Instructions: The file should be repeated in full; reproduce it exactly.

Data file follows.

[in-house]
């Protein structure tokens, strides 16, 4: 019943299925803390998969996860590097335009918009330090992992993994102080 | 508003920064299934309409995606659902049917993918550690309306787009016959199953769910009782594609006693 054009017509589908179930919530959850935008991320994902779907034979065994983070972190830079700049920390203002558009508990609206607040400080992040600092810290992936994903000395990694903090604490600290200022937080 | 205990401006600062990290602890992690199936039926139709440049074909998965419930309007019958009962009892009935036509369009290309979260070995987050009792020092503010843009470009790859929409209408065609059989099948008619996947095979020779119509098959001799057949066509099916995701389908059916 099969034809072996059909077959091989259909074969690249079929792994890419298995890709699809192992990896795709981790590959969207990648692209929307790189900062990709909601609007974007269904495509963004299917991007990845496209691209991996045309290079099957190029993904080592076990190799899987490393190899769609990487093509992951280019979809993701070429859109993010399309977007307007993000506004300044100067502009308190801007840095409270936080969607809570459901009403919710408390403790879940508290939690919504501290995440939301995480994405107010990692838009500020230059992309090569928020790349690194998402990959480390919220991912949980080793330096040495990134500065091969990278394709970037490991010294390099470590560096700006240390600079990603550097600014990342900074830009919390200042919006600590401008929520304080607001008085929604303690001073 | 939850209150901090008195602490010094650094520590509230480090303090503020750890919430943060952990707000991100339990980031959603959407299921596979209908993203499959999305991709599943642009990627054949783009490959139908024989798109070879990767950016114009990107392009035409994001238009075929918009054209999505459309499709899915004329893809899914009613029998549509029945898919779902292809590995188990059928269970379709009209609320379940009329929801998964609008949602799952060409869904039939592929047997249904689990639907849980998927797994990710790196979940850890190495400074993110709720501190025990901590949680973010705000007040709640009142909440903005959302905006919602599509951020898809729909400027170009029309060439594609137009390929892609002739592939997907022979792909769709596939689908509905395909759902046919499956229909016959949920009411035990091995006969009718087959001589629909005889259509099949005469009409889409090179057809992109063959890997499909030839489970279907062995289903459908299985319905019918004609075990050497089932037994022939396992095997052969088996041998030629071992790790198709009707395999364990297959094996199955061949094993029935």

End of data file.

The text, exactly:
[in-house]
């Protein structure tokens, strides 16, 4: 019943299925803390998969996860590097335009918009330090992992993994102080 | 508003920064299934309409995606659902049917993918550690309306787009016959199953769910009782594609006693 054009017509589908179930919530959850935008991320994902779907034979065994983070972190830079700049920390203002558009508990609206607040400080992040600092810290992936994903000395990694903090604490600290200022937080 | 205990401006600062990290602890992690199936039926139709440049074909998965419930309007019958009962009892009935036509369009290309979260070995987050009792020092503010843009470009790859929409209408065609059989099948008619996947095979020779119509098959001799057949066509099916995701389908059916 099969034809072996059909077959091989259909074969690249079929792994890419298995890709699809192992990896795709981790590959969207990648692209929307790189900062990709909601609007974007269904495509963004299917991007990845496209691209991996045309290079099957190029993904080592076990190799899987490393190899769609990487093509992951280019979809993701070429859109993010399309977007307007993000506004300044100067502009308190801007840095409270936080969607809570459901009403919710408390403790879940508290939690919504501290995440939301995480994405107010990692838009500020230059992309090569928020790349690194998402990959480390919220991912949980080793330096040495990134500065091969990278394709970037490991010294390099470590560096700006240390600079990603550097600014990342900074830009919390200042919006600590401008929520304080607001008085929604303690001073 | 939850209150901090008195602490010094650094520590509230480090303090503020750890919430943060952990707000991100339990980031959603959407299921596979209908993203499959999305991709599943642009990627054949783009490959139908024989798109070879990767950016114009990107392009035409994001238009075929918009054209999505459309499709899915004329893809899914009613029998549509029945898919779902292809590995188990059928269970379709009209609320379940009329929801998964609008949602799952060409869904039939592929047997249904689990639907849980998927797994990710790196979940850890190495400074993110709720501190025990901590949680973010705000007040709640009142909440903005959302905006919602599509951020898809729909400027170009029309060439594609137009390929892609002739592939997907022979792909769709596939689908509905395909759902046919499956229909016959949920009411035990091995006969009718087959001589629909005889259509099949005469009409889409090179057809992109063959890997499909030839489970279907062995289903459908299985319905019918004609075990050497089932037994022939396992095997052969088996041998030629071992790790198709009707395999364990297959094996199955061949094993029935």